Private investigators have long been represented in film and television, so it’s no surprise there are many preconceived notions about the profession and the private detective industry in general. While Hollywood definitely glamorizes certain aspects of the line of work, it gets many other things flat out wrong – from dressing in stereo-typically mysterious detective getup to using Mission Impossible-style technology and being immune to the law. If you’re looking to hire a private detective in Arlington or Fort Worth, it’s important to know the truth about private investigators. Here are 5 of the most popular myths about private investigators.
Private Investigators have access to protected information
Many people assume that private investigators are able to obtain the same types of private information as government agencies, such as the CIA or FBI. Due to strict confidentiality laws, they have no access to medical records, bank accounts credit card records, police surveillance records, cell phone records, and are prohibited from conducting wiretaps and listening to private conversations. If they do need this information, however, they must be granted permission from the account holder, a granted court order, search warrant, or a subpoena.
Private Investigators only catch cheating spouses
Infidelity investigations are one of the most commonly sought out types of private investigation, but they aren’t the only type of work that a private detective can do. The best private investigation companies offer a variety of additional investigative services, such as on-site and remote business surveillance, individual background research, workers compensation investigation, theft investigations, executive background screenings, and more. So, while a private investigator can certainly help you catch a cheating spouse, there are many other services available as well.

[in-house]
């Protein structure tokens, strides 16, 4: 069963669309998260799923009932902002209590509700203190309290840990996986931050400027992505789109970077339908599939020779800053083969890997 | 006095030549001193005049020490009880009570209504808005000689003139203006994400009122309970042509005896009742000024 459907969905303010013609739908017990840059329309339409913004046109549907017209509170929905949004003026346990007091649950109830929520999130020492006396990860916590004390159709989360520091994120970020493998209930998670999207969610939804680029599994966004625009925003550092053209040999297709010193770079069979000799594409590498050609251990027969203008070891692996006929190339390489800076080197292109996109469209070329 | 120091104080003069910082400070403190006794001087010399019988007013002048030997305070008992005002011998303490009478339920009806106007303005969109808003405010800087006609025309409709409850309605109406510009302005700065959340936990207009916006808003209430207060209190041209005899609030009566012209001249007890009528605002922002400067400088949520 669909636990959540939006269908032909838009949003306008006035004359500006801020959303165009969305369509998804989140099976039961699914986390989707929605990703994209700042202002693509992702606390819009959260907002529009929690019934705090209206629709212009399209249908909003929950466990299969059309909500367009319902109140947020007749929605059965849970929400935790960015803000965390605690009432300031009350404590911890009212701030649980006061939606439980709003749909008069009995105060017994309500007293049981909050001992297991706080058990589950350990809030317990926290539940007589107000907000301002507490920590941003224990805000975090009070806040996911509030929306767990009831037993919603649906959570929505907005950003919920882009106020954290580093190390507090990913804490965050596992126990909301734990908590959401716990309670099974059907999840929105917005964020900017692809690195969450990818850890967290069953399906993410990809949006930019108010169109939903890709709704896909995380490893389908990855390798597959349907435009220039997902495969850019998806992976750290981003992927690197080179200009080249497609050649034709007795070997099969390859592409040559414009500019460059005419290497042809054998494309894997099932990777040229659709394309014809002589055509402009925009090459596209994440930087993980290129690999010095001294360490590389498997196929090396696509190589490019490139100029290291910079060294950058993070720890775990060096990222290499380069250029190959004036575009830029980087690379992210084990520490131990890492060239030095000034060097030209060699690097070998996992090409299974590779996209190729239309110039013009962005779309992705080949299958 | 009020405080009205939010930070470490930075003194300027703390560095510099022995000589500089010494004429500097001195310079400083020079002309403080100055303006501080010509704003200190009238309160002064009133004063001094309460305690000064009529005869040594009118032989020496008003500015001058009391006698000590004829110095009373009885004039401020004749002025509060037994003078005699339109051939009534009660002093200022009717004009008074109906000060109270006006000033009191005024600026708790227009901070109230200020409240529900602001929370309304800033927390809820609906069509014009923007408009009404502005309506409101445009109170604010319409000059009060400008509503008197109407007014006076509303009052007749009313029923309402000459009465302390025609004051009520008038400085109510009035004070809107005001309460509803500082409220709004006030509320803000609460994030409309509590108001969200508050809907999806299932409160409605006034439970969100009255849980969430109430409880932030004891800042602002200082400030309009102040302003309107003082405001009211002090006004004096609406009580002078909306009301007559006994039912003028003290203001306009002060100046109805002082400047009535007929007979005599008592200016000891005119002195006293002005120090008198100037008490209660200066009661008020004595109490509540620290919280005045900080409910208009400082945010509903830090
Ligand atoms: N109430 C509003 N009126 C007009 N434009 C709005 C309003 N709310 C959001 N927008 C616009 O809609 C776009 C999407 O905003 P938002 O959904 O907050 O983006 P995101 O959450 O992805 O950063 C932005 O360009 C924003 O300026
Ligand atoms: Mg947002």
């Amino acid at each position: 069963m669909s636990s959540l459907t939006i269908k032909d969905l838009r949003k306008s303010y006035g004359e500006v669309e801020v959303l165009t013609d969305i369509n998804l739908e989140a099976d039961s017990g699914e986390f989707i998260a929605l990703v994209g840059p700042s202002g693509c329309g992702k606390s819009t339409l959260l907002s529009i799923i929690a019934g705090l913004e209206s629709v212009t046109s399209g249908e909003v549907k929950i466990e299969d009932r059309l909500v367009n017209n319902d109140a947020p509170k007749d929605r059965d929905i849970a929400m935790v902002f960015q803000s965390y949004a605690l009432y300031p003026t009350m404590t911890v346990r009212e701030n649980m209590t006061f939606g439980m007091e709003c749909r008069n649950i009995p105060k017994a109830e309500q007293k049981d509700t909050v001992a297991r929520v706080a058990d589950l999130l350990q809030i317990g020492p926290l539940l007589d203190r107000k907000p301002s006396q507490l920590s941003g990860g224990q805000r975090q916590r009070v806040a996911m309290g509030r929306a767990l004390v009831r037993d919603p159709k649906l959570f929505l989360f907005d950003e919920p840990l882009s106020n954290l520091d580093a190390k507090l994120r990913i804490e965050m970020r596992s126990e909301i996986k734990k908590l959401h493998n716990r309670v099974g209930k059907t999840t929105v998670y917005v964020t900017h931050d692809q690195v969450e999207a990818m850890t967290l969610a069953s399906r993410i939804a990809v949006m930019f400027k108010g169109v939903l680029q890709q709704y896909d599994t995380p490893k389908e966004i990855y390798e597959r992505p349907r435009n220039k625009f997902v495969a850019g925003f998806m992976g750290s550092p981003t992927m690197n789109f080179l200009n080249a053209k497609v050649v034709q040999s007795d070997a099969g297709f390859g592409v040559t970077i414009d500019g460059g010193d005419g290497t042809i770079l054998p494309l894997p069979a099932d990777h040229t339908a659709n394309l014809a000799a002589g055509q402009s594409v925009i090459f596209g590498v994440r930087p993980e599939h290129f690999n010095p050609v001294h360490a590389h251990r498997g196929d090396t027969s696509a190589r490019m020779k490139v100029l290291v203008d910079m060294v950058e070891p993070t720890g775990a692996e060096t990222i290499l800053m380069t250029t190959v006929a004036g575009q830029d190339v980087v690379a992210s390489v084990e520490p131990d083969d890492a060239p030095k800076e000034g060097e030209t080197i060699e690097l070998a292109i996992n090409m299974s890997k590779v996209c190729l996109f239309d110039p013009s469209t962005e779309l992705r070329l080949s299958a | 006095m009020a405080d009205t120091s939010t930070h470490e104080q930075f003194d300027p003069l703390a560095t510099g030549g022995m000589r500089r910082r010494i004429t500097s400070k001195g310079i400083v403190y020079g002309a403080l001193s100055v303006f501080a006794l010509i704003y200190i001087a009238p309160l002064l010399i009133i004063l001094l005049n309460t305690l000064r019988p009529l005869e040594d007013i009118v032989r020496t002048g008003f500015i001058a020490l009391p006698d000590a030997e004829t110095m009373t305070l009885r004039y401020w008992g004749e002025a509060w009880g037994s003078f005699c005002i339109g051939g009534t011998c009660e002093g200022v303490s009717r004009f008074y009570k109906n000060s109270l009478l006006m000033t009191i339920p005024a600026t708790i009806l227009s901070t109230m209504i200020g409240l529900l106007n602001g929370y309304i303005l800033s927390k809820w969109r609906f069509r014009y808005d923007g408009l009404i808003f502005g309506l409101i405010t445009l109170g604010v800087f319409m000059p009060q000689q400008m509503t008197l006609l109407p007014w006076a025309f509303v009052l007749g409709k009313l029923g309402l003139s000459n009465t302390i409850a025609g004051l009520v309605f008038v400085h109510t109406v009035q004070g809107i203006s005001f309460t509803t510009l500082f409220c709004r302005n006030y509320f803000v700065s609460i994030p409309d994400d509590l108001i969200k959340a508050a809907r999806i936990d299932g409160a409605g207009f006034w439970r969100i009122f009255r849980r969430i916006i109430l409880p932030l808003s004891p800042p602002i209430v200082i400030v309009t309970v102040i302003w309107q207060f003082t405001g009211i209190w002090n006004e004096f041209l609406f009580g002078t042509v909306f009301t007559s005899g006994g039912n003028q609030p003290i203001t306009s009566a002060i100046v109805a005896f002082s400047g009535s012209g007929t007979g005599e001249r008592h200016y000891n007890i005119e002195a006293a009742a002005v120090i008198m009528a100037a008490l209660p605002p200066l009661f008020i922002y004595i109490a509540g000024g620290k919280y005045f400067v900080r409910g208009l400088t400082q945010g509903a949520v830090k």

Private Investigators have the same authority as police officers
Since private investigators are licensed, they may have certain additional liberties or privileges. Due to years of experience, extensive training, and connections, they may be called to handle some legal issues. However, when it comes to abiding by the law, private investigators are not immune and are expected to abide just like every other citizen.
The average day of a private investigator is thrilling and action-packed
Watching shows like Marvel’s Jessica Jones or Burn Notice, you may assume that the life of a private investigator is constantly exciting and full of suspense. For real-life investigators, it’s usually not all like the movies. A private investigator spends at least 50% percent of his or her day at their desk conducting background checks, completing paperwork, analyzing information, and backing up or transferring data. The rest of the day is often spent in the car doing surveillance. A good chunk of the job is solitary, patiently waiting to capture the right person at the right time. Much less exciting than being chased down by international spies, isn’t it?
Private Investigators always dress in disguise
While Hollywood has generally stopped pushing the stereotypical private investigator uniform of a long trench coat, cap, and sunglasses, it’s a common image repeated in many older films and television shows. Think about it: if you noticed a person following you around dressed so mysteriously, you would be more than a little suspicious. Private investigators must look like an average man or woman in order to blend into their surroundings and avoid attracting any attention.
Contact Your Arlington & Fort Worth Private Investigator Today!
Now that you are better aware of the fact and fiction that surrounds private investigating, you are prepared to make the most educated decision when it comes to selecting the right service and company to fulfill your needs. Whether it’s fidelity issues, suspicious persons, tracking down someone you’ve lost touch with, or a new potential hire for your company, Alliance Investigations in Arlington, Fort Worth, and Dallas is here to help. Contact us today for a free case review.